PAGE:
Despite the fact that most of college students avoid unsafe use of drugs, they have high likelihood to be affected by the consequences of the high-risk conducts of their peers (Borsari, and Carey, 2001). Students engaging in substance abuse do not just harm themselves but also their peers, and not just occasionally, but with a frequency that is truly disturbing. If the college campus management and the students become informed about prevention of substance abuse, potential college students can increase the chances that they will avoid problems related with substance abuse and their college expectations and dreams will be achieved.
Studies have confirmed that college campuses have continued to experience considerable problems linked to student substance abuse. Despite most the college students being under the drinking age of 21, alcohol has remained the most abuse drug and that which has contributed to a variety of problems. A survey conducted in 2006 on Monitoring the Future Survey, undertaken at colleges and universities in various parts of the United States, established that 40% of all the college students had engaged in high-risk drinking. Additionally, 33.3% of the students had used marijuana, 2.9% ecstasy, 6.7% amphetamines, 5% hallucinogens, 5.7% cocaine, 1.7% methamphetamine, and 6.4% tranquilizers. Such use of illegal drugs has contributed to most of the adverse consequences, like overdose hospitalizations and other even succumb to these drugs.
In a report published by National Institute on Drug Abuse and Alcoholism (NIAAA) in 2005, suggested that there was a significant relationship between substance abuse and varied negative consequences amongst students. The report estimated that 1,700 college students die annually from unintentional injuries related to substance abuse, which include crashes by motor vehicle. Additionally, it further approximates that alcohol is involved in 97,000 cases of sexual assault and acquaintance rape, 696,000 assaults, and 599,000 unintentional injuries (U.S. Department of Education, 2008).
Substance abuse as well leads to academic problems in about 25% of college students, like missing classes, performing poorly on exams or papers, earning poor grades and falling behind. In accordance to NIAAA, approximately 400,000 students engaged in unprotected sex while under the influence of drugs and about 100,000 were very intoxicated such that they could not determine whether they consented to sexual activities. Over 140,000 students were faced with health problems as a result of substance abuse and between 1.3 and 1.5% of the students attempted to commit suicide as a result of substance abuse. Lastly the report noted that 11% of students damaged property while 2.12 million students drove while drug.
It is not just those engaging in high risk drinking or other substance abuse who suffer adverse effects from student alcohol use. Students who abstain or those legally drinking and doing it fairly, habitually are faced with secondary effects from other student’s behavior engaging in extreme drinking. Despite the fact that the most of students are not high risk substance abusers, 20% abstain from all drugs use, more than 75% of the students who live in fraternities, residence halls, or sororities report that they have experienced at least one secondary consequence due to substance abuse (Rimsza & Moses, 2005).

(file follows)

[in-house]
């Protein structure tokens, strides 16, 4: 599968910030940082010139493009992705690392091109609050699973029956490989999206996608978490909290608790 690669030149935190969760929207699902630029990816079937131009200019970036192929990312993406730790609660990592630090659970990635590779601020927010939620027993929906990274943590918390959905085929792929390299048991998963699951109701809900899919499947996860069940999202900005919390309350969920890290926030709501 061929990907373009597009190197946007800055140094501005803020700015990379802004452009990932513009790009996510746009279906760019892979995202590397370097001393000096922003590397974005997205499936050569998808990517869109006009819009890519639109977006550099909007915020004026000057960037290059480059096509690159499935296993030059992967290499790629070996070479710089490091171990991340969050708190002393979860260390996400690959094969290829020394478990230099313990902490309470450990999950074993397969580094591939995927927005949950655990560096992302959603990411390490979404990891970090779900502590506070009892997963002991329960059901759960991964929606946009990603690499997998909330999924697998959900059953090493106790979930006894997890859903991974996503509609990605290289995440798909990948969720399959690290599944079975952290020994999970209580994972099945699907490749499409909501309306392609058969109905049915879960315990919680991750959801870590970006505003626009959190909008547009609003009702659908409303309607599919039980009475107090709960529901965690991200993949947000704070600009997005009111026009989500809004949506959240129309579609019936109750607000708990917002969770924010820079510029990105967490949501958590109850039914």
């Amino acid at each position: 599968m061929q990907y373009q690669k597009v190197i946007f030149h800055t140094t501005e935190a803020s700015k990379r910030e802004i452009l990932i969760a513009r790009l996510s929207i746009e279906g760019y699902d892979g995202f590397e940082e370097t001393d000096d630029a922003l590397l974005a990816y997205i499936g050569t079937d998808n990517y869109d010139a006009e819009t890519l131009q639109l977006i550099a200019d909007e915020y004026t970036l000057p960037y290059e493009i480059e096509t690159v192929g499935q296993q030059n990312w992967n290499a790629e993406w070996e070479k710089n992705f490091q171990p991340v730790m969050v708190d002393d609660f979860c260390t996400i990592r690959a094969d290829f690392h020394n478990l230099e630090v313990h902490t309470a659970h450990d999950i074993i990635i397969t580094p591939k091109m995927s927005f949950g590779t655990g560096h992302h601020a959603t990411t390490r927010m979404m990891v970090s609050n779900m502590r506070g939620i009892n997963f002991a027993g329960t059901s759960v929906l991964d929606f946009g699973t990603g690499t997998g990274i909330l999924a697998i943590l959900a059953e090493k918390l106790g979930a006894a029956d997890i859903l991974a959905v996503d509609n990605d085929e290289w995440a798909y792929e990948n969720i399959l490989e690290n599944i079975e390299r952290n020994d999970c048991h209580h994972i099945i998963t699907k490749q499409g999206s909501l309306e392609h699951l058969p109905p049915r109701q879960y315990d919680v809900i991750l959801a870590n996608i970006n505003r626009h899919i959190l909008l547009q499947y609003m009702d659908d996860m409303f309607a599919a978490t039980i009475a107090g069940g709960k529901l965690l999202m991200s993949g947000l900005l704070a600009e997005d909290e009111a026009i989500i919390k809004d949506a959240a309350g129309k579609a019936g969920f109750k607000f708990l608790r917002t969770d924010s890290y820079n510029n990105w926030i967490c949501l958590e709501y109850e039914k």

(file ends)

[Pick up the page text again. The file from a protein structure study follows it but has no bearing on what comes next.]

A World Health Organization reported named Neuroscience of Psychoactive Substance Use and Dependence, gave many individual and environmental factors which contribute to substance abuse. Genetics was among these factors and it contributes to increased chances that a person will engage in substance abuse and the level to which they will engage in the drugs. Some individual risk factors comprise of personality disorder, being a child abuse victim, interfamily dependence problems, extreme family situation changes, poor academic performance, academic stress, social deprivation, suicidal behavior and depression. Some environmental risk factors comprise of drug availability, social changes, poverty, employment status, peer influences, cultural attitudes and occupation type. The report also notes that are disparities in susceptibility to substance as a result of environmental and genetic factors. Regarding independence, it is crucial to note that in someone’s lifespan, different people experiment with a variety of substances which have the potential to be dependence producing; however, most do not become dependent. Additionally, there are individual distinctions in susceptibility to dependence on substance depending with genetic and environmental factors (Gruenewald, Johnson, Light et al. 2003). The decisions of a college student are influenced by varied factors which comprise of biological mental duress, academic performance pressures, separation from friends and family, and peer pressure.
Borsari, B., and Carey, K. (2001). Peer influences on college drinking: A review of the research. Journal of Substance Abuse 13 p.391–424
Gruenewald, P.J.; Johnson, F.W.; Light, J.M.; et al. (2003). Understanding college drinking: Assessing dose response from survey self-reports. Journal of Studies on Alcohol 64: p. 500– 514.
Harimer, M., and Cronce, J. (2002). Identification, prevention and treatment: A review of individual-focused strategies to reduce problematic alcohol consumption by college students. Journal of Studies on Alcohol (Suppl. 14):148–163.
Rimsza, M.E. & Moses, K.S. (2005). Substance abuse on the college campus, Pediatr Clin North Am. 52(1), p. 307-19
U.S. Department of Education (2008). Alcohol and other drug prevention on college campuses, Retrieved from: http://www.alcoholeducationproject.org/DOEModelPrograms2008.pdf
World Health Organization (WHO) (2004) Neuroscience of Psychoactive Substance Use and Dependence, Retrieved from: www.who.int/substance_abuse/publications/en/Neuroscience.pdf